EINDHOVEN, Netherlands, Nov. 13 /PRNewswire/ -- Philips Electronics, co-developer of the CD and the world's largest manufacturer of CD-RW drives, sees a bright future for CD-ReWritable. With Philips' drive shipments alone expected to exceed 10 million this year and 20 million in 2001, CD-RW's popularity has prompted further development of the format, and Philips has now made improving ease-of-use the top priority. New technologies, the availability of low-cost media and an industry-wide initiative -- Mt. Rainier -- are widely expected to make CD-RW the new 'floppy disc.'
"Consumer demand is the driving force behind our re-investment in this format," said Marcel Walgering, of Philips Optical Storage. "With new writing technologies, simple intuitive installation programs, and our work with the Mt. Rainier group, we aim to build on the success of CD-RW by removing all complexities that the consumer may associate with the format. From drive mounting and software installation to formatting and drag-and-drop usage, we're working on all fronts to make CD-RW the most user-friendly, high-performance and affordable removable storage product."
The success of the format is already proven -- 3 billion CD-R/RW discs will ship this year and then there is the compatibility with the existing worldwide installed base of more than 300 million CD-ROM drives. Moreover, by enhancing the usability of CD-RW for data storage, consumers benefit from a reduced overall system cost (no floppy or CD-ROM drive required; backwards compatibility with CD-ROM), and gain a system that offers forward compatibility for video and audio storage. For example, the ability for consumers to create super video CD (SVCD) discs and CD-ROM discs with over 200 compressed audio (MP3) tracks, bridge the gap until next-generation, backwards-compatible DVD rewritable systems become commonplace and standardized.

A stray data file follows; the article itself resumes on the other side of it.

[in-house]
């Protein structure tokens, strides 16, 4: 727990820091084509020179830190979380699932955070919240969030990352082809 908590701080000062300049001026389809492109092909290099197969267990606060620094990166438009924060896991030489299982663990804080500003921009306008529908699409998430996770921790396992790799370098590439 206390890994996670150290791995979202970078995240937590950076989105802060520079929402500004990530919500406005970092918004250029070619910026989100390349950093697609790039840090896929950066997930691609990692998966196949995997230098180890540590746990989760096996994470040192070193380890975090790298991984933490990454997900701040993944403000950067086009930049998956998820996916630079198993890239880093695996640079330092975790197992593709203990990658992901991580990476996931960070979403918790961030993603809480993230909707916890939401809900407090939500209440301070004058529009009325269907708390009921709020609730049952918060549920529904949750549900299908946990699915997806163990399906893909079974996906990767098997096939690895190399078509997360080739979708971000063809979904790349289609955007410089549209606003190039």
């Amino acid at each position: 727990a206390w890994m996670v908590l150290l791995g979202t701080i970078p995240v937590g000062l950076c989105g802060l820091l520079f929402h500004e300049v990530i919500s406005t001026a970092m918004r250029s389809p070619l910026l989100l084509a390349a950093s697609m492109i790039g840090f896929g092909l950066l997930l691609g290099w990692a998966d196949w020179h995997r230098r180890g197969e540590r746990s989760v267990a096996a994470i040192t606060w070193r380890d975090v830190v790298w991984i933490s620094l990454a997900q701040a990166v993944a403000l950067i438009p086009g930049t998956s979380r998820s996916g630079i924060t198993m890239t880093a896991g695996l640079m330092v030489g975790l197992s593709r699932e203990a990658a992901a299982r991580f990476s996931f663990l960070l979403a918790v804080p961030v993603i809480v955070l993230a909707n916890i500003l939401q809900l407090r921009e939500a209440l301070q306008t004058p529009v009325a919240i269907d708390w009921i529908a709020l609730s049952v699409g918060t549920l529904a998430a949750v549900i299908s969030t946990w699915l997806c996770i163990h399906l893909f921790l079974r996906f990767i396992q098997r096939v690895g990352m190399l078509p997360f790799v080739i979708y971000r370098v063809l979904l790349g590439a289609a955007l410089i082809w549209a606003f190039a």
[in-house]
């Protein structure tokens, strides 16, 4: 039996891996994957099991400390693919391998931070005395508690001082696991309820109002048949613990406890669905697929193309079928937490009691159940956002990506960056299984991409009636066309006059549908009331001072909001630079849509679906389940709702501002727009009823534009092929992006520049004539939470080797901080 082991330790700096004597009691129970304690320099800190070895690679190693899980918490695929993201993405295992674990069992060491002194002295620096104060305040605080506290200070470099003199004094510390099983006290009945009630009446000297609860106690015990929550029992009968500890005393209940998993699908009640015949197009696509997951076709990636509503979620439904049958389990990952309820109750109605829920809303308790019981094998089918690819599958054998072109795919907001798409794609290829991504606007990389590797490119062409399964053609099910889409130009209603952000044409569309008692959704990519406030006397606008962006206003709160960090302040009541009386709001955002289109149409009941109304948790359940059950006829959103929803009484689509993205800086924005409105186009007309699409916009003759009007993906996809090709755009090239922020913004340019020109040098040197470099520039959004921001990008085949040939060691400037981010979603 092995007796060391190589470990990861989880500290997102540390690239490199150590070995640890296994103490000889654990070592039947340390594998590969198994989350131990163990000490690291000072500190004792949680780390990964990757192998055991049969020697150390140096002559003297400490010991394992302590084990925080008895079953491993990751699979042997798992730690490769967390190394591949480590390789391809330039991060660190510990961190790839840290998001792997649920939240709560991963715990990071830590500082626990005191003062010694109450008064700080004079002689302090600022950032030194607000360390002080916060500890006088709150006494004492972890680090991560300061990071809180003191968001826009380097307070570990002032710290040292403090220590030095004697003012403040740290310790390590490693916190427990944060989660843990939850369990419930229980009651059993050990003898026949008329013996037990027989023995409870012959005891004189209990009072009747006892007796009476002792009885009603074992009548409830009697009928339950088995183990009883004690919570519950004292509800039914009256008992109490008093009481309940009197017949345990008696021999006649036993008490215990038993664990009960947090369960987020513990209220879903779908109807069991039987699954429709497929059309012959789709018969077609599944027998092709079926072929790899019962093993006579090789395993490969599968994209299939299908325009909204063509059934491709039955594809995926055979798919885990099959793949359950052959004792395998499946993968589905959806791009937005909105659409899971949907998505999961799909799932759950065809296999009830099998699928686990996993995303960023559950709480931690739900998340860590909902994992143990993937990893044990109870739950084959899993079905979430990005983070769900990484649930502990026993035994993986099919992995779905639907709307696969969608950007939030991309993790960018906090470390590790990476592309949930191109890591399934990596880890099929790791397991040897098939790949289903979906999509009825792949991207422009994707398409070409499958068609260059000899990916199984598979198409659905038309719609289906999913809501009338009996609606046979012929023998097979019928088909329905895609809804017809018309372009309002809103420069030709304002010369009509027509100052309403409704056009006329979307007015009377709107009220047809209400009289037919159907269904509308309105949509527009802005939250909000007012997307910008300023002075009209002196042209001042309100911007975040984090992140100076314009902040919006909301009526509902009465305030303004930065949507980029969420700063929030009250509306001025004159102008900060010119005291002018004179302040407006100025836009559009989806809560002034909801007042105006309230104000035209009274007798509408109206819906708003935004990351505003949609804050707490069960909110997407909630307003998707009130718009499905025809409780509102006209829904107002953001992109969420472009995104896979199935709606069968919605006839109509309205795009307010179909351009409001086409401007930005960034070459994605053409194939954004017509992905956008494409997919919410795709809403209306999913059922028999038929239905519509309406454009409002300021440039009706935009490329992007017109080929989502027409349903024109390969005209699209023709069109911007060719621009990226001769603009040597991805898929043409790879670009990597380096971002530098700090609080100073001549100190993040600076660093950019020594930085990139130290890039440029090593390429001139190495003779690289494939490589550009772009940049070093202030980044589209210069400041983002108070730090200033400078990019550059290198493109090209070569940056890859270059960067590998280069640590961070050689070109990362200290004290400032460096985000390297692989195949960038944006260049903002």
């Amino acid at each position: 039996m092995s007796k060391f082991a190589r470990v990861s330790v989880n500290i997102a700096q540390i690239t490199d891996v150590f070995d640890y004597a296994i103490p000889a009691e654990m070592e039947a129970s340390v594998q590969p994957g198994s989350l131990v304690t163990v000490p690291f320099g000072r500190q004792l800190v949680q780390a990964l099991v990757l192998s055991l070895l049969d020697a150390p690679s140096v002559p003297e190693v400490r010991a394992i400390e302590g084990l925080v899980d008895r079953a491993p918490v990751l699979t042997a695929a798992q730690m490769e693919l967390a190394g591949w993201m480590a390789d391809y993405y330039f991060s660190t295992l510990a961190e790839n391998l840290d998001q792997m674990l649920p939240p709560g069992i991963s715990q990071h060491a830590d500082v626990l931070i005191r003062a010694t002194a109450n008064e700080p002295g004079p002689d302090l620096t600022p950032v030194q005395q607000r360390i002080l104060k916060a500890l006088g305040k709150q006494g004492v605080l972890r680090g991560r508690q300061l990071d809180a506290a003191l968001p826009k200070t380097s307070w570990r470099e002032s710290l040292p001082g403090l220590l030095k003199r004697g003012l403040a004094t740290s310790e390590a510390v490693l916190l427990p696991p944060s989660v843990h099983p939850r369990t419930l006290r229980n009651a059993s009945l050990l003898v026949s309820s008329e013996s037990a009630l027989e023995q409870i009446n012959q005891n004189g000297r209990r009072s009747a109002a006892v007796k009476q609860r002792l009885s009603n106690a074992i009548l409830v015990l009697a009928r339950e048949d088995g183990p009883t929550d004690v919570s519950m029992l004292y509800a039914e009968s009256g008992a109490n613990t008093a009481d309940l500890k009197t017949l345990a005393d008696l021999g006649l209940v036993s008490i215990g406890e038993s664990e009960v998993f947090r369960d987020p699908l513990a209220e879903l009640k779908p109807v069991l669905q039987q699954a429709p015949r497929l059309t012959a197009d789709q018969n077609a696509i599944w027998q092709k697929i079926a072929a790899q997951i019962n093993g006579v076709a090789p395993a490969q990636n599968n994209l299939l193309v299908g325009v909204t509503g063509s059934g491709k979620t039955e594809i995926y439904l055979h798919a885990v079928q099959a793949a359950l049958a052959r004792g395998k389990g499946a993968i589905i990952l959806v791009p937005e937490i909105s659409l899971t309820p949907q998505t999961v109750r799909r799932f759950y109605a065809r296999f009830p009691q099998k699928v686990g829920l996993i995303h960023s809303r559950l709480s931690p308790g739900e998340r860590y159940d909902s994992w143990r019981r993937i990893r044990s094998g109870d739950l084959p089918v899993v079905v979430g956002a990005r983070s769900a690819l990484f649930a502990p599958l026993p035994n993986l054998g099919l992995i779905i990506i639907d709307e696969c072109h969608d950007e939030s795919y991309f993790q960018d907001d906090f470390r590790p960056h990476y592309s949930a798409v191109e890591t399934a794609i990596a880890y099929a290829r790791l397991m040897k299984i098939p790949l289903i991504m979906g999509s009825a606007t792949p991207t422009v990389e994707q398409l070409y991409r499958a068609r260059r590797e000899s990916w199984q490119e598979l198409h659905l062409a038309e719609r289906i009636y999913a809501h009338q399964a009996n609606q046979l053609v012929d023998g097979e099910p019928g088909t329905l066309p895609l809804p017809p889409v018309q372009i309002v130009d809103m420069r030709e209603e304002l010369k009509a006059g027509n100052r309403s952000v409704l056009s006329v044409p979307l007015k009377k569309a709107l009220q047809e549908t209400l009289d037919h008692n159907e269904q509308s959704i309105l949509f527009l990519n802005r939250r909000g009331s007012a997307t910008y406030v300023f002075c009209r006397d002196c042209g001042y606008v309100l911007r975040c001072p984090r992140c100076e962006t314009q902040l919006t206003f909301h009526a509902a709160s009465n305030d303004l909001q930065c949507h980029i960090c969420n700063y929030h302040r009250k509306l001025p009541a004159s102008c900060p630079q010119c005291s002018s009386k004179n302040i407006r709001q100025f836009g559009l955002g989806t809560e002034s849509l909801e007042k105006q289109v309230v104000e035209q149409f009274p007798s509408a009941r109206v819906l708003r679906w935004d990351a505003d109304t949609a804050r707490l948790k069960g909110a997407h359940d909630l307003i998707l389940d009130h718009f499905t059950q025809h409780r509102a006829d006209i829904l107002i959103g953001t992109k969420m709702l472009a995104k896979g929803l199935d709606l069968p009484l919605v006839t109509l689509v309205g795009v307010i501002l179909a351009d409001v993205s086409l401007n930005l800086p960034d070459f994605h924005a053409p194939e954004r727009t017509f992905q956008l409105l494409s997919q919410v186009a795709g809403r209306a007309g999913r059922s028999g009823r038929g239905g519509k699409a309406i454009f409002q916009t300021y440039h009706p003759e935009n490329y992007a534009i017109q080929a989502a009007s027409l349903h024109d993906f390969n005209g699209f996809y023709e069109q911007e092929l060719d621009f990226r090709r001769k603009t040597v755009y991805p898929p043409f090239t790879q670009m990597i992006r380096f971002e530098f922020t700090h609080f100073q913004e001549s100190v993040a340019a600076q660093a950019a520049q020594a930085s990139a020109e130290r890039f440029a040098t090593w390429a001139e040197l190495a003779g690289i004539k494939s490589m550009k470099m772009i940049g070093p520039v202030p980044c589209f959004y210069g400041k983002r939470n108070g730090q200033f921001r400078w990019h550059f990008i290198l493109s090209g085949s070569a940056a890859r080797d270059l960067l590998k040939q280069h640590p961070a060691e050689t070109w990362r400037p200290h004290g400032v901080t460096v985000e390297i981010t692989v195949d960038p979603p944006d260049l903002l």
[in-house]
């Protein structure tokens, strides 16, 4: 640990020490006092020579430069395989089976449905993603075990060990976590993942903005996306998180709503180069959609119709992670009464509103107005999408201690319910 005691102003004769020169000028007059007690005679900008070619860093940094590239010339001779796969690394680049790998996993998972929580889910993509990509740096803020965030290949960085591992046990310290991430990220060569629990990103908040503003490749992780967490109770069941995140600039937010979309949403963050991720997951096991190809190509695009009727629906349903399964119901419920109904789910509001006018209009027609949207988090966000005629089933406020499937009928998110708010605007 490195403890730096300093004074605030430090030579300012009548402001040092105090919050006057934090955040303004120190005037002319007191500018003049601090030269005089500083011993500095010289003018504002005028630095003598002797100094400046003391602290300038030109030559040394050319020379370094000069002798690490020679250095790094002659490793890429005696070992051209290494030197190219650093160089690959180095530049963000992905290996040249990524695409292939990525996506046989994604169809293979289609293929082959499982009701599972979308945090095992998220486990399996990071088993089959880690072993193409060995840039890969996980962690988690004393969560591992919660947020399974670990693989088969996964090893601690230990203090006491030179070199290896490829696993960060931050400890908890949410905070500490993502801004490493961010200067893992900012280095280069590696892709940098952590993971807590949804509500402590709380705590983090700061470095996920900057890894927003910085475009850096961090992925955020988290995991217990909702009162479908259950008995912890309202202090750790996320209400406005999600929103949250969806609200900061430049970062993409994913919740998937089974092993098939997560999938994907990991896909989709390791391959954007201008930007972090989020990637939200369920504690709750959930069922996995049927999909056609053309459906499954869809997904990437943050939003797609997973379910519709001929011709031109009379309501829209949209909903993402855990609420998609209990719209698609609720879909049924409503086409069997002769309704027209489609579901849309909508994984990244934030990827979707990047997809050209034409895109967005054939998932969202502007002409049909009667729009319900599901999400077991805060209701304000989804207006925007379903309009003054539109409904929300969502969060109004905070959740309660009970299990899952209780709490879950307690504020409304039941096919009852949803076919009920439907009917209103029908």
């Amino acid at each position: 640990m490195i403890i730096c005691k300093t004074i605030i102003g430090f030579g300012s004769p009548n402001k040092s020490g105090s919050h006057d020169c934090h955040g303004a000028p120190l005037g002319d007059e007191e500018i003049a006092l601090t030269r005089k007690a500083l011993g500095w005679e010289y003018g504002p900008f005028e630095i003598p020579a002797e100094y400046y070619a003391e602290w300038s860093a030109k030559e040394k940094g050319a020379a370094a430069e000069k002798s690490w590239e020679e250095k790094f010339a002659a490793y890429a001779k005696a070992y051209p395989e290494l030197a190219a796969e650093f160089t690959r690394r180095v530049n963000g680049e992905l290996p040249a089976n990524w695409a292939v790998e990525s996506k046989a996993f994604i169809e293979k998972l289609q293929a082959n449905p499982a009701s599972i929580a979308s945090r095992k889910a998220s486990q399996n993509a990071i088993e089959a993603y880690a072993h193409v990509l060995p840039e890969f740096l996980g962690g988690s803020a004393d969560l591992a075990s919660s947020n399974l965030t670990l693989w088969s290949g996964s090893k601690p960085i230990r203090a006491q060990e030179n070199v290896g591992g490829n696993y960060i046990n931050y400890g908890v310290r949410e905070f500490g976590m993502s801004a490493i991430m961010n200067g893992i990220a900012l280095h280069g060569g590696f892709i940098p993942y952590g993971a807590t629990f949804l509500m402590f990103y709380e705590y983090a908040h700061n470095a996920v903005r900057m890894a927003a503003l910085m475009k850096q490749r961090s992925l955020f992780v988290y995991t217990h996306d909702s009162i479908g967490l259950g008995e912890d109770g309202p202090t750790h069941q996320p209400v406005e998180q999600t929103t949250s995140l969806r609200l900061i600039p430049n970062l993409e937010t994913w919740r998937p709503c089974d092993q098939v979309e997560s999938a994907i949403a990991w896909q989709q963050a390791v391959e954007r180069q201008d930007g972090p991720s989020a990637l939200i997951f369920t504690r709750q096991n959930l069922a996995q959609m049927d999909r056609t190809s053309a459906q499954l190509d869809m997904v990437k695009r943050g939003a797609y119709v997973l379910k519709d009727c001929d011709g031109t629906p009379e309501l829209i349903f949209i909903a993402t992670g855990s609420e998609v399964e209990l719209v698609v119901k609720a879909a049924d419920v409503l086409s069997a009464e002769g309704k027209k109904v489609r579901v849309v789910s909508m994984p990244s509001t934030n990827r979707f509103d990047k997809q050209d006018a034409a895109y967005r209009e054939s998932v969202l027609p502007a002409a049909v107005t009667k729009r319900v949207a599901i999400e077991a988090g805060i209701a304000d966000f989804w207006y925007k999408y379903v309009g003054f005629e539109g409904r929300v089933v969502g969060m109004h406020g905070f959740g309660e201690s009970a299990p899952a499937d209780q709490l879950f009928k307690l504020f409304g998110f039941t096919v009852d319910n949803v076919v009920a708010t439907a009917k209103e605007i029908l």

"The Mt. Rainier initiative is particularly important to us," said Walgering. "Writing data on CDs, using a drag-and-drop interface, is currently not supported by any operating system. So far this has been handled by special applications that need to be installed on the PC. Working with other leading companies, we can provide direct OS support for CD-RW to make it as easy to use as a floppy drive. Easier and better, in fact -- disc formatting will take place in the background, transparent to the user, and the medium offers a much greater capacity for boot and disaster recovery."
With defect management built into the drive, and native OS support for hardware and dragging and dropping data onto CD-RW, Mt. Rainier will make CD-RW more user-friendly and affordable. Discs written this way will be automatically readable by other CD-RW drives or CD-ROM drives, without requiring a proprietary read driver, ensuring compatibility between all PCs.
Philips Components, headquartered in Sunnyvale, California, is a world leader in supplying integrated digital electronic solutions in the areas of display, storage and power management to global customers in the Consumer Electronics, EDP, Telecom and Automotive industries. Philips Components with 1999 annual revenue of EUR 5.3 billion employs more than 40,000 people in 39 countries around the world. More information about Philips Components is available through the Philips homepage at www.philips.com
Royal Philips Electronics of the Netherlands is one of the world's biggest electronics companies and Europe's largest, with sales of EUR 31.5 billion in 1999. It is a global leader in color television sets, lighting, electric shavers, color picture tubes for televisions and monitors, and one-chip TV products. Its 239,400 employees in more than 60 countries are active in the areas of lighting, consumer electronics, domestic appliances, components, semiconductors, medical systems, and IT services (Origin). Philips is quoted on the NYSE, London, Frankfurt, Amsterdam and other stock exchanges.
News from Philips is located at www.news.philips.com
SOURCE: Philips Components